A SKAG structure involves creating ad groups that contain only a single keyword. Because this creates a one-to-one mapping between keyword and ad group, and a one-to-many mapping between ad group and ads, the advertiser ends up with a one-to-many mapping between keywords and ads (rather than the usual many-to-many). This is important because it allows advertisers to precisely control which ads are shown on a particular keyword, and tailor them to ensure maximal ad relevance.

Increasing Landing Page Experience

Landing page experience is a composite measure of a number of factors regarding your keywords' landing pages. There are two major factors which make it up, and which you can affect without too much difficulty.

The first major factor is landing page load speed. Search engines like Google want to ensure a good user experience not just on their results page, but also once a user clicks off the results page. Fast load times are a component of good user experience, and so Google grants a higher landing page experience to keywords that direct users to sites which load quickly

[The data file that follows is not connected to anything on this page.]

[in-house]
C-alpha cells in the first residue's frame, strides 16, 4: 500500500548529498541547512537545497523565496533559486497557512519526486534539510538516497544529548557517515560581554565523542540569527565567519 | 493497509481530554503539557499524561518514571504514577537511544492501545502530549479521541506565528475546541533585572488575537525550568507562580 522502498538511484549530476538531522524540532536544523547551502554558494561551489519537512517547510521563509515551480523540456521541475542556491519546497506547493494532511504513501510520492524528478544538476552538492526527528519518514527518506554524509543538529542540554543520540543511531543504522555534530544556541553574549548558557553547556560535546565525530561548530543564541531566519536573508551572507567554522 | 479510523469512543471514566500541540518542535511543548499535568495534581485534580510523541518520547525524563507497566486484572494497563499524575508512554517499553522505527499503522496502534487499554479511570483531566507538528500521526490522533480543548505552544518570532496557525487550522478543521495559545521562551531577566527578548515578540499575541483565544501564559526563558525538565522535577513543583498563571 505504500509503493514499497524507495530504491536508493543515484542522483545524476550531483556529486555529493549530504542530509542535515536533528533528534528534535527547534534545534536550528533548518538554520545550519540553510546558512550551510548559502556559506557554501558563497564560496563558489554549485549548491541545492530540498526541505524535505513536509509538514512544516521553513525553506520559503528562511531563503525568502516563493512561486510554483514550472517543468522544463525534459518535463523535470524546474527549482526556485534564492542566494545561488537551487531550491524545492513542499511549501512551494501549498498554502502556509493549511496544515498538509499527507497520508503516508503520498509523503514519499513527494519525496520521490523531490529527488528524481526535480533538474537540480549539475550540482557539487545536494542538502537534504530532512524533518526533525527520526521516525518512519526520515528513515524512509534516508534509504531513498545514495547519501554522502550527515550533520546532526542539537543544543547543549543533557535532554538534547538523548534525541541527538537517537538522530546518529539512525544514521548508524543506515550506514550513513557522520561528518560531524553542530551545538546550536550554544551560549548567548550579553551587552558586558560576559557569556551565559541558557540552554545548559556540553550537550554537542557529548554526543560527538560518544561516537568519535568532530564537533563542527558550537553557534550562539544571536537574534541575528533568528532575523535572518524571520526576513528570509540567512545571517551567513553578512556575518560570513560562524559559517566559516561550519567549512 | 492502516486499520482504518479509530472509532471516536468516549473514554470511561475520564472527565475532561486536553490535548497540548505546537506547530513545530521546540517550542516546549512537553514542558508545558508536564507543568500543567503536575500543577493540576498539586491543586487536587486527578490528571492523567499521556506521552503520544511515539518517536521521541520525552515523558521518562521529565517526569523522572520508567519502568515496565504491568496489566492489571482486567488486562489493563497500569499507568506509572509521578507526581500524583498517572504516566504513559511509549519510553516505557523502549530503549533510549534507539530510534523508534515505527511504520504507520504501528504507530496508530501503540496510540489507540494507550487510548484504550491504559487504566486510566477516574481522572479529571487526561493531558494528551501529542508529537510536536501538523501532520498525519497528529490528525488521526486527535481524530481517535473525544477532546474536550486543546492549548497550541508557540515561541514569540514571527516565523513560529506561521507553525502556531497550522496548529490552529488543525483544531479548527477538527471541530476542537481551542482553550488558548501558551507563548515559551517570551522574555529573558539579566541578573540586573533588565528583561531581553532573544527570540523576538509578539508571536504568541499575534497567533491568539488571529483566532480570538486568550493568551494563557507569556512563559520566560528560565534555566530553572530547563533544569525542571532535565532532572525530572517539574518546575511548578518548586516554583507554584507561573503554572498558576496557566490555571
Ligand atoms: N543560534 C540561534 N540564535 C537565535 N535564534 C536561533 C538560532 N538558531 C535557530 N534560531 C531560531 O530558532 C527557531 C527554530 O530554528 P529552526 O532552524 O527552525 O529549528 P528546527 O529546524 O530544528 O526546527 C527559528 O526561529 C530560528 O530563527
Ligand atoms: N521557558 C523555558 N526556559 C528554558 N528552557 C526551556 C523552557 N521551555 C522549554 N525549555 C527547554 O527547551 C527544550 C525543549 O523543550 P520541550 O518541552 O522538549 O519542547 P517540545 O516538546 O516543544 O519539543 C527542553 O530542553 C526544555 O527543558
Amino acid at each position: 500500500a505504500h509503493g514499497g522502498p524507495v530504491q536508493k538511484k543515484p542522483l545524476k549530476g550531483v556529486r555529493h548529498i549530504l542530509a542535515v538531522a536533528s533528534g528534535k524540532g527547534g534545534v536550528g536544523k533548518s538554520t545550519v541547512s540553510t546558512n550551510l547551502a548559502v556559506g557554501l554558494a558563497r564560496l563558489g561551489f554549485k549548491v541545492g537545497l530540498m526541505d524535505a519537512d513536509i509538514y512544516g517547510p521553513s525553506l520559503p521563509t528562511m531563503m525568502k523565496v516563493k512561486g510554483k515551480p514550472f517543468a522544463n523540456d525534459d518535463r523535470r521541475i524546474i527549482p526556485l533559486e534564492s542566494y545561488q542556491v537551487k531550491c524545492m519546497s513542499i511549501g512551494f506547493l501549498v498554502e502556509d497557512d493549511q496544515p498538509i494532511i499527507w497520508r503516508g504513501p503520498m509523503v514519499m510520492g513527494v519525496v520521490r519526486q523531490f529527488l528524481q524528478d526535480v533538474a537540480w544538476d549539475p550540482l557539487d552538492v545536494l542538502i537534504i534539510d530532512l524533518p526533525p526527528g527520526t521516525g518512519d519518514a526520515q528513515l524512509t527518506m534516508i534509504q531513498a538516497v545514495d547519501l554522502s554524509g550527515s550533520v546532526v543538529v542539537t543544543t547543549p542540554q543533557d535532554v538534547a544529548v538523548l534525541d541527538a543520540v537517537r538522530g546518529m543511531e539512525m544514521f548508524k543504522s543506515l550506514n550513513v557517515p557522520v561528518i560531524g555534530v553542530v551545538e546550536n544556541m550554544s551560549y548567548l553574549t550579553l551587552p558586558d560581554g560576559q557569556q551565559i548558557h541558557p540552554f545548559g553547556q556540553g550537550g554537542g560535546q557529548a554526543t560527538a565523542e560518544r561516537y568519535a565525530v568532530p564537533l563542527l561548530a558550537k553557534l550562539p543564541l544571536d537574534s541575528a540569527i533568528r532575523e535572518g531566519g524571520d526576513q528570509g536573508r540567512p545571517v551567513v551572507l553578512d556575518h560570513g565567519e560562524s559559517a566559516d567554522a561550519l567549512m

The second factor is how relevant your landing page is to a user's query, and to the ads that you're serving. Google doesn't want to allow deceptive ads; ads which appear to advertise one thing but actually direct to a landing page about something completely different. To combat this, they give preference to ads which direct to relevant landing pages.

You can take advantage of this fact by building out landing pages that are relevant to your users' queries. For example, lets say you're advertising candles on an ecommerce store. It might be tempting to send all your paid search traffic to one catch-all landing page, showcasing all the candles that you sell. A better strategy though (resource permitting) would be to produce a unique landing page for each of your biggest keyword themes; you might have landing pages displaying candles for men, candles for women, et cetera.

Auctions: in summary

If everything above makes sense to you then congratulations, you now understand the fundamentals of how auctions work. Auction mechanics might seem like an abstract or theoretical topic, but it's important to appreciate it if you want to run paid search efficiently. Understanding auctions means understanding all of the reasons that a search engine might prefer or disadvantage your ad, and understanding these reasons means you can take advantage of them.